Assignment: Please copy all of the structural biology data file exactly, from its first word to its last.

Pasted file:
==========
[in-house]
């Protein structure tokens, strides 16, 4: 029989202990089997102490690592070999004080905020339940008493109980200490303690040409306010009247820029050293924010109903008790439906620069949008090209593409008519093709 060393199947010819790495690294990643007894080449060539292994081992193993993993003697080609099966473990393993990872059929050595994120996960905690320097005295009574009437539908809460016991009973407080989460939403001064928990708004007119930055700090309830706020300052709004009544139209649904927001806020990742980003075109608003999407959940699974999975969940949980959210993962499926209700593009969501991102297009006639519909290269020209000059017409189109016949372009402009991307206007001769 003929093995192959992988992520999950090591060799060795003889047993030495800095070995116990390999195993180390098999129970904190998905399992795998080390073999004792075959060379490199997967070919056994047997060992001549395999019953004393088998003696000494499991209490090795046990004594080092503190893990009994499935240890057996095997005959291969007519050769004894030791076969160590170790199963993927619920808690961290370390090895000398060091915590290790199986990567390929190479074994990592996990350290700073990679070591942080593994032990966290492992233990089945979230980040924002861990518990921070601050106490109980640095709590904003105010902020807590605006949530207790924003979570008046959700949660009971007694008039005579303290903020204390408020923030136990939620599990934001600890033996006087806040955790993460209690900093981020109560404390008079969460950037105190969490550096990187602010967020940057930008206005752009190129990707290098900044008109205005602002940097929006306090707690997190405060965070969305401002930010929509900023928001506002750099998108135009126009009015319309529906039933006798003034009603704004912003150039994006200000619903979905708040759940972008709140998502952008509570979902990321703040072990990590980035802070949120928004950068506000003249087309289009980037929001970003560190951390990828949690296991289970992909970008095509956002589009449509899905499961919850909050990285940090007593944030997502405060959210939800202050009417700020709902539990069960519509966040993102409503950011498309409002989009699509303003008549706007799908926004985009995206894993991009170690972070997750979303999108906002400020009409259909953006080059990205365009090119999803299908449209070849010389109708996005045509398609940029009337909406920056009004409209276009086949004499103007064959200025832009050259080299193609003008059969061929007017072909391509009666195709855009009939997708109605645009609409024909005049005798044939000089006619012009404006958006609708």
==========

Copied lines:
[in-house]
């Protein structure tokens, strides 16, 4: 029989202990089997102490690592070999004080905020339940008493109980200490303690040409306010009247820029050293924010109903008790439906620069949008090209593409008519093709 060393199947010819790495690294990643007894080449060539292994081992193993993993003697080609099966473990393993990872059929050595994120996960905690320097005295009574009437539908809460016991009973407080989460939403001064928990708004007119930055700090309830706020300052709004009544139209649904927001806020990742980003075109608003999407959940699974999975969940949980959210993962499926209700593009969501991102297009006639519909290269020209000059017409189109016949372009402009991307206007001769 003929093995192959992988992520999950090591060799060795003889047993030495800095070995116990390999195993180390098999129970904190998905399992795998080390073999004792075959060379490199997967070919056994047997060992001549395999019953004393088998003696000494499991209490090795046990004594080092503190893990009994499935240890057996095997005959291969007519050769004894030791076969160590170790199963993927619920808690961290370390090895000398060091915590290790199986990567390929190479074994990592996990350290700073990679070591942080593994032990966290492992233990089945979230980040924002861990518990921070601050106490109980640095709590904003105010902020807590605006949530207790924003979570008046959700949660009971007694008039005579303290903020204390408020923030136990939620599990934001600890033996006087806040955790993460209690900093981020109560404390008079969460950037105190969490550096990187602010967020940057930008206005752009190129990707290098900044008109205005602002940097929006306090707690997190405060965070969305401002930010929509900023928001506002750099998108135009126009009015319309529906039933006798003034009603704004912003150039994006200000619903979905708040759940972008709140998502952008509570979902990321703040072990990590980035802070949120928004950068506000003249087309289009980037929001970003560190951390990828949690296991289970992909970008095509956002589009449509899905499961919850909050990285940090007593944030997502405060959210939800202050009417700020709902539990069960519509966040993102409503950011498309409002989009699509303003008549706007799908926004985009995206894993991009170690972070997750979303999108906002400020009409259909953006080059990205365009090119999803299908449209070849010389109708996005045509398609940029009337909406920056009004409209276009086949004499103007064959200025832009050259080299193609003008059969061929007017072909391509009666195709855009009939997708109605645009609409024909005049005798044939000089006619012009404006958006609708």